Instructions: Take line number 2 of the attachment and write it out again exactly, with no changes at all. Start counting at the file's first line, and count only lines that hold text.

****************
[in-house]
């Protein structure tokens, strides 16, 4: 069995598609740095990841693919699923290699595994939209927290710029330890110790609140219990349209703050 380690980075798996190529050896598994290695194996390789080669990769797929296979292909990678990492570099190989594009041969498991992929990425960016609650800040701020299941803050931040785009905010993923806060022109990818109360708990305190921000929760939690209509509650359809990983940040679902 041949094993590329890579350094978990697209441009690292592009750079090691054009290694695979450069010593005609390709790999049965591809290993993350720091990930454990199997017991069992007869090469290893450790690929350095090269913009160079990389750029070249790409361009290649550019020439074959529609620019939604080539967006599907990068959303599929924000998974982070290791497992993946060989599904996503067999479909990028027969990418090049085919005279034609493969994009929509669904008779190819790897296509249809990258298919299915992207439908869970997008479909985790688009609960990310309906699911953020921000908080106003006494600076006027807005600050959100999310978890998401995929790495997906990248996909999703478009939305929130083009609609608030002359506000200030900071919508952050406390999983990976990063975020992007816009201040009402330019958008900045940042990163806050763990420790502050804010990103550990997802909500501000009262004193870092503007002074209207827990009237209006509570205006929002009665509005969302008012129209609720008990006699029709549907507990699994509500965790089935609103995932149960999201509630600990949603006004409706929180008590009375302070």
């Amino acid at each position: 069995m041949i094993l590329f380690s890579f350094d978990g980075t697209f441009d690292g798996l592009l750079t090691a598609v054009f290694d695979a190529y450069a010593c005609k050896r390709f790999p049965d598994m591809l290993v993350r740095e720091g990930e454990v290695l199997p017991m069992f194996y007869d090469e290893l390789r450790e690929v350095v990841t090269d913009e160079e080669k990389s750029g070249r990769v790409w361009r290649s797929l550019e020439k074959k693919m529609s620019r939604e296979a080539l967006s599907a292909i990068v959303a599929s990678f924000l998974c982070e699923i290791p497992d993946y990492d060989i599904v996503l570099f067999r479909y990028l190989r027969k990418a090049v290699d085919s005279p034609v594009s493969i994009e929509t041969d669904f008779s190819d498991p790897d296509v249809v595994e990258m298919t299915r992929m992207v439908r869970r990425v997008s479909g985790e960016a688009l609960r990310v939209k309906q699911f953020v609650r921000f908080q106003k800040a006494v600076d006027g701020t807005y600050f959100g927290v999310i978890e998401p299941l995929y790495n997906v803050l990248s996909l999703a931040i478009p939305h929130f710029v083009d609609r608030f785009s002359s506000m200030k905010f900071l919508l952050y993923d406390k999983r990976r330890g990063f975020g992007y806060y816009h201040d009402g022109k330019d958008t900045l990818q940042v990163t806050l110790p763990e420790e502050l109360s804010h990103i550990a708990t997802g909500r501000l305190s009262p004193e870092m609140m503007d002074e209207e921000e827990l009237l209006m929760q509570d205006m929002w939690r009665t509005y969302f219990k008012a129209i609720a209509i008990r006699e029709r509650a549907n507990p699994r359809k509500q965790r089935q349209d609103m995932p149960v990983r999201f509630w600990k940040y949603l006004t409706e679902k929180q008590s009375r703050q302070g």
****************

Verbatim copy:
């Protein structure tokens, strides 16, 4: 069995598609740095990841693919699923290699595994939209927290710029330890110790609140219990349209703050 380690980075798996190529050896598994290695194996390789080669990769797929296979292909990678990492570099190989594009041969498991992929990425960016609650800040701020299941803050931040785009905010993923806060022109990818109360708990305190921000929760939690209509509650359809990983940040679902 041949094993590329890579350094978990697209441009690292592009750079090691054009290694695979450069010593005609390709790999049965591809290993993350720091990930454990199997017991069992007869090469290893450790690929350095090269913009160079990389750029070249790409361009290649550019020439074959529609620019939604080539967006599907990068959303599929924000998974982070290791497992993946060989599904996503067999479909990028027969990418090049085919005279034609493969994009929509669904008779190819790897296509249809990258298919299915992207439908869970997008479909985790688009609960990310309906699911953020921000908080106003006494600076006027807005600050959100999310978890998401995929790495997906990248996909999703478009939305929130083009609609608030002359506000200030900071919508952050406390999983990976990063975020992007816009201040009402330019958008900045940042990163806050763990420790502050804010990103550990997802909500501000009262004193870092503007002074209207827990009237209006509570205006929002009665509005969302008012129209609720008990006699029709549907507990699994509500965790089935609103995932149960999201509630600990949603006004409706929180008590009375302070």